In 1993, the Haunted Hotel opened its doors in the lively, buzzing downtown Gaslamp Quarter of San Diego, CA. Since then, the haunt has been welcoming brave guests to wander down the dark, bloodstained hallways where shadowy figures line the walls and nightmarish scenes are rampant.
But the Haunted Hotel’s journey didn’t start here. In fact, it began as Greg DeFatta, Secretary/Treasurer, built his first spook zone out of refrigerator boxes in his Shreveport, Louisiana home when he was only 12 years old. Despite his early interest in the eerie, DeFatta took a job in Los Angeles as a talent agent where he worked for years and where he would meet his current business partner Robert Bruce – originally from Memphis, Tennessee – who worked as a lighting tech in the film industry at the time. Around the point DeFatta began feeling burnt out and run down from his L.A. job, he was introduced to a top haunt in St. Louis, Missouri which left a lasting impression on him. DeFatta realized he could fuse his background in business with his creative side to produce a world where ghosts and ghouls rule. Now all he needed was to partner with Bruce and begin their legacy.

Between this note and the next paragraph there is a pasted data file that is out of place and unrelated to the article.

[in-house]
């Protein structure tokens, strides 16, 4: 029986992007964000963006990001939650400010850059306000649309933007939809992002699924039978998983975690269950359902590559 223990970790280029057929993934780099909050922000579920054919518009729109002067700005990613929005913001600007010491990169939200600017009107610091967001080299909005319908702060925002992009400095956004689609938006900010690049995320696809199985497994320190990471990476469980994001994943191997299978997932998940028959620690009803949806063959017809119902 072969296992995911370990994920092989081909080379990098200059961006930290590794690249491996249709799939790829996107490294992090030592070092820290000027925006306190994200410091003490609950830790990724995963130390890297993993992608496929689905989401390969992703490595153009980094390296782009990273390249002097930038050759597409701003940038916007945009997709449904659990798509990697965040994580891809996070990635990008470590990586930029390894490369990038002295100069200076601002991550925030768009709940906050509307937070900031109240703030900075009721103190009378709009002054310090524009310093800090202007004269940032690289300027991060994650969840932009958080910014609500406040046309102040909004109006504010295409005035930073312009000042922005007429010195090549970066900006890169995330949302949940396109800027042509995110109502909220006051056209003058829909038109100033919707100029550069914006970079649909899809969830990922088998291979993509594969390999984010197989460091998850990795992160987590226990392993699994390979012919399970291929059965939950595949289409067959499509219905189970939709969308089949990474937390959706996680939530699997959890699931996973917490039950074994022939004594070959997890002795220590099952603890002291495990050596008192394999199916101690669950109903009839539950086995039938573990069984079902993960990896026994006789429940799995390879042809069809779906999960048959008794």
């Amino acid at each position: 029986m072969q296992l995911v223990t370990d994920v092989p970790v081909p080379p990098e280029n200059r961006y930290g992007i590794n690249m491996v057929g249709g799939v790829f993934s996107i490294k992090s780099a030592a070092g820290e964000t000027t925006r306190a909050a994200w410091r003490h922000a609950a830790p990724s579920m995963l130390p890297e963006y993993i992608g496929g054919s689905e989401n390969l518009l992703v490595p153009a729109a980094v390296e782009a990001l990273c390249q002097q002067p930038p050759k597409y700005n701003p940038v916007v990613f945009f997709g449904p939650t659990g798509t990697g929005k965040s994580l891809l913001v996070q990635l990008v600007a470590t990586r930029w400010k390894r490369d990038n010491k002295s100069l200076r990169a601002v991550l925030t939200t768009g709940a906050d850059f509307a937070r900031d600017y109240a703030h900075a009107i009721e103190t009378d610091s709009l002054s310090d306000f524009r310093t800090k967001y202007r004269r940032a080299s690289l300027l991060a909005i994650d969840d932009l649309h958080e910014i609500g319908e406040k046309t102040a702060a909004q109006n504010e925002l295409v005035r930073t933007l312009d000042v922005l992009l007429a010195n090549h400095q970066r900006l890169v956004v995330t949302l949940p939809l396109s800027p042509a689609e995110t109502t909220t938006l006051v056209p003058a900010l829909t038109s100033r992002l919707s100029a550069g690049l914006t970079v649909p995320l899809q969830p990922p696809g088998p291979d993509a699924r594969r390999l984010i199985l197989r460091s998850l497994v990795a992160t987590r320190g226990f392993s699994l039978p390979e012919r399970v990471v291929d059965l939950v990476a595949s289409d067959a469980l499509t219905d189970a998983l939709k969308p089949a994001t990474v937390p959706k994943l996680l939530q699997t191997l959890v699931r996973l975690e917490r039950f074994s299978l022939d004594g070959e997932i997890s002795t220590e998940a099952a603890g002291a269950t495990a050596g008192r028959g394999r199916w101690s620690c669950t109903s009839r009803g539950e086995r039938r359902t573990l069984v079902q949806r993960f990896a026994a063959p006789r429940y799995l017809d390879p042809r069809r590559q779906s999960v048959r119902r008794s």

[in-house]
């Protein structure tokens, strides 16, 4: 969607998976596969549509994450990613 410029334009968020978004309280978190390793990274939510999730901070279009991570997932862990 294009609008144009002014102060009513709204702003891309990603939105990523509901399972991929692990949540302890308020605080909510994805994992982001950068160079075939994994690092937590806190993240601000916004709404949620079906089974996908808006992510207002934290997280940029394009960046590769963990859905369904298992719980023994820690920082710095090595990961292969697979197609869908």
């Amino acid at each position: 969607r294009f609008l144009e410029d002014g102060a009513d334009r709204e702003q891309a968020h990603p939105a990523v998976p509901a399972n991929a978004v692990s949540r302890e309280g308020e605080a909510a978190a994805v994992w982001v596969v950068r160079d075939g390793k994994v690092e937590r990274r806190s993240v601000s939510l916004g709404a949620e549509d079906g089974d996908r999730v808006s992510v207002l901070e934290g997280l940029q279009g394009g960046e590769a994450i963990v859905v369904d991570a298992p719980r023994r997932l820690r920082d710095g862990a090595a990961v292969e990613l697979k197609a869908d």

The original Haunted Hotel opened in Louisville, Kentucky in 1991, where DeFatta and Bruce partnered up to produce spine-tingling scenes in what was known as a hot bed for haunted houses. Two years later in 1993, they decided to return to the west coast and open the Haunted Hotel in San Diego, and went on to produce haunts around the country with Universal and Ron Howard’s company, Imagine Entertainment and Spencer Gifts. In 2000, the unstoppable duo opened The Haunted Trail in Balboa Park and later partnered with the State of California to produce The Scream Zone at the Del Mar Fairgrounds. The pair has since eliminated their nation-wide haunted houses and now focus solely on scaring the San Diego market.
“The Haunted Hotel is the longest running haunt in San Diego, heavy on the movie themes, and is one rapid fire scare after another,” DeFatta said.